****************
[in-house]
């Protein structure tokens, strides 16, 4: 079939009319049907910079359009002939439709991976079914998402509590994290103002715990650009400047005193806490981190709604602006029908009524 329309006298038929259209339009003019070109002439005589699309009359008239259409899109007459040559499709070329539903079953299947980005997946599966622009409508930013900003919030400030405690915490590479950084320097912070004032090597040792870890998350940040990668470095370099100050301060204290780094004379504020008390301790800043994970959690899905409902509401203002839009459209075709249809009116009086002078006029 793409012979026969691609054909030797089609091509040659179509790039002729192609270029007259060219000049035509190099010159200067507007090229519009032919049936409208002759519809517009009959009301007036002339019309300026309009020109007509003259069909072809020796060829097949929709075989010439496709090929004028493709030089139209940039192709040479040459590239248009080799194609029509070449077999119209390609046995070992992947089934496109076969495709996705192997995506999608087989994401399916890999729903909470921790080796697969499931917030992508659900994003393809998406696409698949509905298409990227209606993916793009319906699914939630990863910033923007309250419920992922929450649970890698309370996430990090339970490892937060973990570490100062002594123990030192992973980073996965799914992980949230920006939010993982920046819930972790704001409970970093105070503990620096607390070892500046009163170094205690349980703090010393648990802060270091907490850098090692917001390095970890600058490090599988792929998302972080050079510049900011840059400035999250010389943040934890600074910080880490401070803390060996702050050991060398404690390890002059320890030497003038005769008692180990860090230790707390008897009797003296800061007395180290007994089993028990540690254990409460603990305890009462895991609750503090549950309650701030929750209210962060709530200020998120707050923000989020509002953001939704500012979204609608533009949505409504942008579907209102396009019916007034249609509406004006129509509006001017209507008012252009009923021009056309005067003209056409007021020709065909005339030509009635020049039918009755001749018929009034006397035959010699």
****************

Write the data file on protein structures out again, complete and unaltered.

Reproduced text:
[in-house]
């Protein structure tokens, strides 16, 4: 079939009319049907910079359009002939439709991976079914998402509590994290103002715990650009400047005193806490981190709604602006029908009524 329309006298038929259209339009003019070109002439005589699309009359008239259409899109007459040559499709070329539903079953299947980005997946599966622009409508930013900003919030400030405690915490590479950084320097912070004032090597040792870890998350940040990668470095370099100050301060204290780094004379504020008390301790800043994970959690899905409902509401203002839009459209075709249809009116009086002078006029 793409012979026969691609054909030797089609091509040659179509790039002729192609270029007259060219000049035509190099010159200067507007090229519009032919049936409208002759519809517009009959009301007036002339019309300026309009020109007509003259069909072809020796060829097949929709075989010439496709090929004028493709030089139209940039192709040479040459590239248009080799194609029509070449077999119209390609046995070992992947089934496109076969495709996705192997995506999608087989994401399916890999729903909470921790080796697969499931917030992508659900994003393809998406696409698949509905298409990227209606993916793009319906699914939630990863910033923007309250419920992922929450649970890698309370996430990090339970490892937060973990570490100062002594123990030192992973980073996965799914992980949230920006939010993982920046819930972790704001409970970093105070503990620096607390070892500046009163170094205690349980703090010393648990802060270091907490850098090692917001390095970890600058490090599988792929998302972080050079510049900011840059400035999250010389943040934890600074910080880490401070803390060996702050050991060398404690390890002059320890030497003038005769008692180990860090230790707390008897009797003296800061007395180290007994089993028990540690254990409460603990305890009462895991609750503090549950309650701030929750209210962060709530200020998120707050923000989020509002953001939704500012979204609608533009949505409504942008579907209102396009019916007034249609509406004006129509509006001017209507008012252009009923021009056309005067003209056409007021020709065909005339030509009635020049039918009755001749018929009034006397035959010699």